'A pedestrian is gonna lose to a motor vehicle, every time'
SPRINGFIELD, Ore. -- Police ticketed a pedestrian for 'failing to yield to the vehicle' after he was hit by a car along Main St. on Monday night.
Jose Salvio, 44, suffered cuts and bruises when he stepped in front of a car at 66th and Main streets in Springfield around 8:30 p.m., police said.
Neighbors in the area told KVAL they aren't surprised, as that stretch of Main St. has a history of pedestrian-vehicle accidents. Neighbors are worried about the difficulties crossing Main between 44th and 69th because there are very few crosswalks.
"I drive up and down the street and have to slow down for people wanting to cross the street. The nearest crosswalk is here on 58th and Main," said Shawnathon Shostron, who lives nearby the area.
Springfield Police Sergeant Dick Jones said Salvio was crossing the street outside of a crosswalk on Monday night when he was hit by a car.
"He was wearing dark clothing, it's a dark part of main street pretty hard to see sometimes," said Jones.
Police also said Salvio may have been under the influence of alcohol when he tried crossing this street Monday night.
Salvio was taken to the hospital with non-life threatening, but serious injuries. After he received treatment he was cited for "improper position in the roadway".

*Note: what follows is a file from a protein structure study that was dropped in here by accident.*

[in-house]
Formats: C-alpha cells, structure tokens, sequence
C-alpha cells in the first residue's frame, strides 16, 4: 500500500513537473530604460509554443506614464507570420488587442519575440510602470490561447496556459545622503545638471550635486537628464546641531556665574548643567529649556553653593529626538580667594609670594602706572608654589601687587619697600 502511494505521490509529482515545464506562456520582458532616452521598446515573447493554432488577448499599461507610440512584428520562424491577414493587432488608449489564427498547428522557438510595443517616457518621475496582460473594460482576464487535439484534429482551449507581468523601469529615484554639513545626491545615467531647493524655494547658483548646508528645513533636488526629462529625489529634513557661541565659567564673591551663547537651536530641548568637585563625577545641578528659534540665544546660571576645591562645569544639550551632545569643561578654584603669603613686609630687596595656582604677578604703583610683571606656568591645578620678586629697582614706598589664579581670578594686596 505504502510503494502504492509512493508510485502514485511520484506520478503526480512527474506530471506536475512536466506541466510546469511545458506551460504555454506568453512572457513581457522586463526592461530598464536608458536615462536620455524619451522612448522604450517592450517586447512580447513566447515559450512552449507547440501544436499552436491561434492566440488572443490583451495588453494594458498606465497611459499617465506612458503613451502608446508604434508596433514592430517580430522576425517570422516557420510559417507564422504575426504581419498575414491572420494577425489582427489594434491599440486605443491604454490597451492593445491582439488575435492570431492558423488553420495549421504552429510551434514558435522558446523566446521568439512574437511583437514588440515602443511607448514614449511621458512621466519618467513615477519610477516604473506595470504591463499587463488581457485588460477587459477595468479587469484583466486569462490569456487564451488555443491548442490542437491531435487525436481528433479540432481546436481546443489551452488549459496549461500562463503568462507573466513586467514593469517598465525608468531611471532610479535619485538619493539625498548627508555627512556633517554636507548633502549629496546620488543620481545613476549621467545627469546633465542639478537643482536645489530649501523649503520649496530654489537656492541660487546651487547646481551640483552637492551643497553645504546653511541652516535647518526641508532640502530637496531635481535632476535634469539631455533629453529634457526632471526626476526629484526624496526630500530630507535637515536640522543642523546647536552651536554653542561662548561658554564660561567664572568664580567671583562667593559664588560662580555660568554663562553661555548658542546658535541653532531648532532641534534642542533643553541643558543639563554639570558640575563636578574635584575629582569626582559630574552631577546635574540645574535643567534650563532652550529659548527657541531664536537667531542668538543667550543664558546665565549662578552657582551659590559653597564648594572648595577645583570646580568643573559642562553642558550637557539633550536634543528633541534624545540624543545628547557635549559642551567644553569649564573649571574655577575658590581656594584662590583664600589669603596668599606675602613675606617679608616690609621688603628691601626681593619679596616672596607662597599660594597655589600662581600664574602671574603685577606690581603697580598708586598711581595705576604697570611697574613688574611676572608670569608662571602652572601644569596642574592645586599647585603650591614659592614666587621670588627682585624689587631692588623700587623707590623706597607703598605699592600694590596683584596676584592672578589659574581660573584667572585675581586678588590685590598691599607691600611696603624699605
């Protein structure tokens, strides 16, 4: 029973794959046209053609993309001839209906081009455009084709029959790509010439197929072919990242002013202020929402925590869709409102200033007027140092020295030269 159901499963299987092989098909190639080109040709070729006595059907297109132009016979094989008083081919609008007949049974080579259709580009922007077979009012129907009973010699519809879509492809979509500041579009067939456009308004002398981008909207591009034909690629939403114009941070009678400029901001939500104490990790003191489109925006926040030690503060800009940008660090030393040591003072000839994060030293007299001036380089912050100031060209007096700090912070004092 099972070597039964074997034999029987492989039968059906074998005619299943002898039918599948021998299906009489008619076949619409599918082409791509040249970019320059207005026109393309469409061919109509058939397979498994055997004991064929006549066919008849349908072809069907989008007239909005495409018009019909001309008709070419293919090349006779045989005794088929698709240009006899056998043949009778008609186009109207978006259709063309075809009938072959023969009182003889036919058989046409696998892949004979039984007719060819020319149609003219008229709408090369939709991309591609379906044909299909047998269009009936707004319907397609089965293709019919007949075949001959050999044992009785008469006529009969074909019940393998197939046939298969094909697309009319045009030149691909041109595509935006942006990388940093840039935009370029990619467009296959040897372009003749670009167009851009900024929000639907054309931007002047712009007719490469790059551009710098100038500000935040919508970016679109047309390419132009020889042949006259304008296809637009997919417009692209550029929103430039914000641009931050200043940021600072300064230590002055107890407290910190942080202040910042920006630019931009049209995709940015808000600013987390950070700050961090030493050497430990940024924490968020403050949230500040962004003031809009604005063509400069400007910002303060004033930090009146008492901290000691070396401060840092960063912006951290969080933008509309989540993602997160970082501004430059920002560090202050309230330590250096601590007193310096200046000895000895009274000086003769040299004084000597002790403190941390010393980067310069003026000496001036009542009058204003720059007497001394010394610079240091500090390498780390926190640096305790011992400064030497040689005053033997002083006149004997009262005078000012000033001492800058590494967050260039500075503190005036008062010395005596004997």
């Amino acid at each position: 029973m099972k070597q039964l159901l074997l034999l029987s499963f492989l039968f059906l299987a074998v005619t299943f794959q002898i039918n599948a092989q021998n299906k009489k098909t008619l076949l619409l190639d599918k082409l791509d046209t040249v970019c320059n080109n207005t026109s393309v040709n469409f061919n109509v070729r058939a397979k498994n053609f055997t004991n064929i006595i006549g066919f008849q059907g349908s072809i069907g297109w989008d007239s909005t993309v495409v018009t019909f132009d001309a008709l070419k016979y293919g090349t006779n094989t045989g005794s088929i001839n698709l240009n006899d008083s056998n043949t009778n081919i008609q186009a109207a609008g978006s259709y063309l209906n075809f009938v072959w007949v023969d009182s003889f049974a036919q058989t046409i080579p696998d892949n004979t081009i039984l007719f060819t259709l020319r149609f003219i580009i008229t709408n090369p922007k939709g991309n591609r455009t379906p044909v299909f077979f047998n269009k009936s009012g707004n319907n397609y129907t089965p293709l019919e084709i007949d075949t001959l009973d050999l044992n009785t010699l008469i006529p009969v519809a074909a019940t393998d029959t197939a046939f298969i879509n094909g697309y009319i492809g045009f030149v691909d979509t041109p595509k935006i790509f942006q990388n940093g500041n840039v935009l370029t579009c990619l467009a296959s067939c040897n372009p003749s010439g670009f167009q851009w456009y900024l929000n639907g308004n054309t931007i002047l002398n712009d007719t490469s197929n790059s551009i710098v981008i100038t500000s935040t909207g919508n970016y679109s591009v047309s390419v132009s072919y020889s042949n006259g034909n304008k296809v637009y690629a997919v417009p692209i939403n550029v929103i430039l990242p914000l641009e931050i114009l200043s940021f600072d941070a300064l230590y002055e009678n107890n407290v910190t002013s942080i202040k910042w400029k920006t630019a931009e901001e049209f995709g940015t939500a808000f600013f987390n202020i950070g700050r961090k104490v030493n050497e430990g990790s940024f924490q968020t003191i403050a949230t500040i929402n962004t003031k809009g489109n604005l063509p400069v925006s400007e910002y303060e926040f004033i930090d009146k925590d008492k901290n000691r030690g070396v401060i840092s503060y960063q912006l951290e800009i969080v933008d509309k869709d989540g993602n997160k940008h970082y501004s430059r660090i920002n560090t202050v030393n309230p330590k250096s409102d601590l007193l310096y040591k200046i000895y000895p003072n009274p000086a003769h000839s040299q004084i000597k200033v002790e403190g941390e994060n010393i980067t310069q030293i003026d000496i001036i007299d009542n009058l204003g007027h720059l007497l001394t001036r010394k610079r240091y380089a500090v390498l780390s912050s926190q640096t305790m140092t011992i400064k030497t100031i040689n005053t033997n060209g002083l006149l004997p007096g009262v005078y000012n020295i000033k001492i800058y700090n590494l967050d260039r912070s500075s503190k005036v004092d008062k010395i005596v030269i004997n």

Neighbors say that the big problem is a lack of sidewalks. Kelsie Hanson lives on Main St. and said that the nearest crosswalk is 10 or 12 blocks from her house.
"All the cross spots are down near stores, and were right in the middle. The closest crosswalk is about half a mile that way," said Hanson.
Sgt. Jones said that speed might also have been a factor. The driver of the car told police she was turning onto 66th off of Main at about 25 mph.
"It's darker in that area, there are street lights that may be spaced further apart, where it doesn't provide a whole lot of light in certain areas," said Sgt. Jones. "A pedestrian is gonna lose to a motor vehicle, every time."
Jones added that people shouldn't expect cars to stop for them. Officials advise people to always cross at a crosswalk, even if it means walking further to get there.